#4 Tesla Model Y — Tesla’s most recent nameplate in Europe had 8,085 deliveries, which in normal times would grant it a podium seat. But in a near-record month, this only got it a 4th spot, losing to the #3 Dacia Spring by fewer than 100 units. Expect the Y to behave much better during 2022, especially after the beginning of summer, once MiG (Made in Germany) production is ramped up to decent volumes. Unlike the Model 3’s focus on the bigger European countries, the crossover’s main markets have a definite Scandinavian tone, with Norway (2,379 units), Sweden (1,532 units), and Denmark (772 units) being the top markets, along with the Netherlands (908 units). Interestingly, the Model Y’s deliveries in Europe’s biggest market, Germany, amounted to just 566 units. (Yep, it’s the MiG Model Y creating an Osborne effect on its own MiC Model Y twin.)
#5 Volkswagen e-Up — The EV version of this 11 year old model (the Up has been around since 2011) was, surprisingly, delivered in large volumes last month. A massive 7,708 units were delivered. For some, it might not sound like much, until you realize that the little e-Up had 2,000 deliveries … in the whole year of 2019! With the Volkswagen ID.1/ID.2 still a few years off, one wonders what Volkswagen will do with its city EV until then. Moving on, the e-Up had the bulk of its deliveries in Germany (5,343 units), followed at a distance by small-car-friendly Italy (460 units) and the UK (450 units). With rumors circling that its Czech (Skoda Citigo EV) and Spanish (SEAT e-Mii) siblings could end their career soon, in theory, the small German EV should have more production allocated to itself in the Bratislava plant. So, 2022 might end up being a positive year for the veteran model, unless, of course, the VW head honchos decide to use the factory lines for a different (and more profitable) purpose….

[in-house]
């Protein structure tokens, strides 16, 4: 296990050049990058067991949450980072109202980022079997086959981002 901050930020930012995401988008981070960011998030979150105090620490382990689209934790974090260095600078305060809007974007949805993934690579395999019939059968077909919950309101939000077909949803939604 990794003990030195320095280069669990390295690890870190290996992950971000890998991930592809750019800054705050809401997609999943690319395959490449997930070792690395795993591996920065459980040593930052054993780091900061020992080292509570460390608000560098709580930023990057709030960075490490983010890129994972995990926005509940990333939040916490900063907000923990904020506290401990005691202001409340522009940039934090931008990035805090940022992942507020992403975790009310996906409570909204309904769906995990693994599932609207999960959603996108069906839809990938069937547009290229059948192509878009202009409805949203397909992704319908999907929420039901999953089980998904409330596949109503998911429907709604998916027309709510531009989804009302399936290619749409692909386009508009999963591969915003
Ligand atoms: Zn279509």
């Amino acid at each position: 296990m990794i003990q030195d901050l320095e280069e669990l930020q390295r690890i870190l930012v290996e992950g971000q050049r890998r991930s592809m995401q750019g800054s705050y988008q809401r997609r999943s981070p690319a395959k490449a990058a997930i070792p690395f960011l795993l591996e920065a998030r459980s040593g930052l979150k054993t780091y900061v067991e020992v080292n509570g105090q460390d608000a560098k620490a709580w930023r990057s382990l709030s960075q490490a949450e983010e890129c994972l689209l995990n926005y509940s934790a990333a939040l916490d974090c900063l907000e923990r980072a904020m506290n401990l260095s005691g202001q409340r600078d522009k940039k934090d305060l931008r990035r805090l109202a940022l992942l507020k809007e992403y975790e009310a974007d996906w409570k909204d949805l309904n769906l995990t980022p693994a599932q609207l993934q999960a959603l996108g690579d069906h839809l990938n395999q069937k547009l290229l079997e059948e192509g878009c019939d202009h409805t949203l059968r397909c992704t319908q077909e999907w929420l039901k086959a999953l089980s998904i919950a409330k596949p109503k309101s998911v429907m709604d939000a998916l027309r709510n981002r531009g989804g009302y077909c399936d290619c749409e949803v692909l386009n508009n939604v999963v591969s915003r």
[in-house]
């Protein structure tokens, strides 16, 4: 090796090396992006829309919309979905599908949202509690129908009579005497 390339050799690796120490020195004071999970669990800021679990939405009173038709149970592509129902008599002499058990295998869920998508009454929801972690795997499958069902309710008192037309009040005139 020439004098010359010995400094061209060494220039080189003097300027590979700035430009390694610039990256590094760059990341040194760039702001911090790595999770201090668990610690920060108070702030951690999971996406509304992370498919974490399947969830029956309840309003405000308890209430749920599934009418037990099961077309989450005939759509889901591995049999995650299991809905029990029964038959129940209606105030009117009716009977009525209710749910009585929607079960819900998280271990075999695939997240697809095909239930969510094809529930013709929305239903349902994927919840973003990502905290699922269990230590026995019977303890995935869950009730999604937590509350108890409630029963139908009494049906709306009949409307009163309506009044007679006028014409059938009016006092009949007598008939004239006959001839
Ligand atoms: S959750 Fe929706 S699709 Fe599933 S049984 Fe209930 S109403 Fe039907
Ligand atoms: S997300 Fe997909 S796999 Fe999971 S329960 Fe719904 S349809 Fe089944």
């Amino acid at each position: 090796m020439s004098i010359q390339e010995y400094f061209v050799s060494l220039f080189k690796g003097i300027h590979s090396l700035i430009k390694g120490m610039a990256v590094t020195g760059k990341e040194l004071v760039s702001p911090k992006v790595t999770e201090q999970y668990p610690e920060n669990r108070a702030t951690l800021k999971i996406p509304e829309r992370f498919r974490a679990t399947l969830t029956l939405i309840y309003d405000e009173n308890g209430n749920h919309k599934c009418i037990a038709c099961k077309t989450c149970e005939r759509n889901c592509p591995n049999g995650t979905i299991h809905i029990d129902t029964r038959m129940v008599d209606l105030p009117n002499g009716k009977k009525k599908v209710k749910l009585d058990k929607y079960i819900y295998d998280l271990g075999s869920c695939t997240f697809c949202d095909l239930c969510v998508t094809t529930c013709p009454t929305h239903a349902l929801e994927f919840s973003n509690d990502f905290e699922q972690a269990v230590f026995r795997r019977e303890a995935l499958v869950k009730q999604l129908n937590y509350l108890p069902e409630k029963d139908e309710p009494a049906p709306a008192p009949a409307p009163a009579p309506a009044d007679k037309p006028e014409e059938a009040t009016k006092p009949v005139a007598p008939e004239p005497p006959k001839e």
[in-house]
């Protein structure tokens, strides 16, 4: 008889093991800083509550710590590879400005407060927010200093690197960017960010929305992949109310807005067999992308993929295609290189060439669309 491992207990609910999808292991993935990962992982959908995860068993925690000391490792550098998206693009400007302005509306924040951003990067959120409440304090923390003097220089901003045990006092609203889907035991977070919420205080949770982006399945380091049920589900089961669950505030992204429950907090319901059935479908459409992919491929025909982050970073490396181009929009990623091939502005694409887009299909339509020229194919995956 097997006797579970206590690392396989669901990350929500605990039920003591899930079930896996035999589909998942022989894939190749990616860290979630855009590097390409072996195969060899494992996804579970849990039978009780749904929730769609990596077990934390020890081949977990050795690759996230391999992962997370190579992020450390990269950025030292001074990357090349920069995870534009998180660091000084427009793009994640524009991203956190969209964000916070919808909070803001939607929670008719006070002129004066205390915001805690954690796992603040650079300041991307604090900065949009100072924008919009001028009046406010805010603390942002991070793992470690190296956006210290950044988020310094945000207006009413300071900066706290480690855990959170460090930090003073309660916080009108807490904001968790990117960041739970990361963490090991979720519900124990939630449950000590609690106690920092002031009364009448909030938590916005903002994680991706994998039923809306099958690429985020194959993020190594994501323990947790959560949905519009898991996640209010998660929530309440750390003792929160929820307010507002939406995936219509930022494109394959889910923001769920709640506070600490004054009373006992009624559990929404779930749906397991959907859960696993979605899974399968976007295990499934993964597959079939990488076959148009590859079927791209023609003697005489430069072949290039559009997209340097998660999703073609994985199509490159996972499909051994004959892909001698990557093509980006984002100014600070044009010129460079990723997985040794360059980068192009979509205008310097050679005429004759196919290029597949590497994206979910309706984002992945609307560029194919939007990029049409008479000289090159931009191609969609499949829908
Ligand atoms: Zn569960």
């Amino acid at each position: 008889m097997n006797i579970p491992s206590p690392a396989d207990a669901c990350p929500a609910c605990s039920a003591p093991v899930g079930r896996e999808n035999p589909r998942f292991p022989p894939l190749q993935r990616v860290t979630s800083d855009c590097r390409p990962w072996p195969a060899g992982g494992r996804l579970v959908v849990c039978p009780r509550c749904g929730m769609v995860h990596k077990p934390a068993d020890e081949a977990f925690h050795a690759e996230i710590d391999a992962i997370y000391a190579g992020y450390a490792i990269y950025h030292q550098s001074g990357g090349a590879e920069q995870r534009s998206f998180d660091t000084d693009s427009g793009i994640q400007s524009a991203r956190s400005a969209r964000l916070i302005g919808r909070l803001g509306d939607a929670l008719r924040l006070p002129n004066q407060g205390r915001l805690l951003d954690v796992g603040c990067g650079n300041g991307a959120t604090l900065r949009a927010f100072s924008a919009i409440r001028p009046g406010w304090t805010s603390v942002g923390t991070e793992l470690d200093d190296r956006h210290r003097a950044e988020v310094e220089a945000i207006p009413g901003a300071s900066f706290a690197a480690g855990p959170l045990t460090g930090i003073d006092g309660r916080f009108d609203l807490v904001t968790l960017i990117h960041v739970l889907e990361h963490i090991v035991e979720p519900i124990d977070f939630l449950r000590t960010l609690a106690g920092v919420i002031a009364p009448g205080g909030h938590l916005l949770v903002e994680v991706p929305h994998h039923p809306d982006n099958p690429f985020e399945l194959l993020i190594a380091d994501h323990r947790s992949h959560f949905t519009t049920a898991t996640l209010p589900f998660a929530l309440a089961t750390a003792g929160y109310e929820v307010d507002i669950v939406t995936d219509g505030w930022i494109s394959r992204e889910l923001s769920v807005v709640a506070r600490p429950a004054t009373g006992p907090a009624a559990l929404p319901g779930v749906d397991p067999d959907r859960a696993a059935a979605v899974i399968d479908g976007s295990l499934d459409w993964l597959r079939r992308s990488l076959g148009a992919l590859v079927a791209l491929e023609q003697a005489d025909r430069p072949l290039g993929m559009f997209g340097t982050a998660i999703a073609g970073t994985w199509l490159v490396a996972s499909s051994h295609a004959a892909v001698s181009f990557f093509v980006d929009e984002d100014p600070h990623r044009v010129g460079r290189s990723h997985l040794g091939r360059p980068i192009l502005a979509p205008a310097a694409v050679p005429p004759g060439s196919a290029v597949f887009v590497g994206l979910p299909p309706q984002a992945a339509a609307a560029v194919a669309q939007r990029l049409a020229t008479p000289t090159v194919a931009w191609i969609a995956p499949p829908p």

Looking at the remaining December best sellers, the Nissan Leaf was #7, with the 6,214 registrations of last month representing the hatchback’s best result ever in Europe, confirming that the current EV Force is so strong that even an old Jedi like the Leaf can pull some tricks from their swords.
In such a great month, 10 models out of this top 20 hit personal records. Besides the aforementioned, we should also mention the Mini Cooper EV (5,129 units), Audi Q4 e-tron (5,078 units), Hyundai Ioniq 5 (5,024 units), and even the cute-as-kittens Renault Twingo EV, which surprised many by scoring a record 4,304 registrations. (Or were they self-registrations? Hmmm….) That’s a small feat for the little EV, considering it is sandwiched between the popular Renault Zoe and the disruptive Dacia Spring.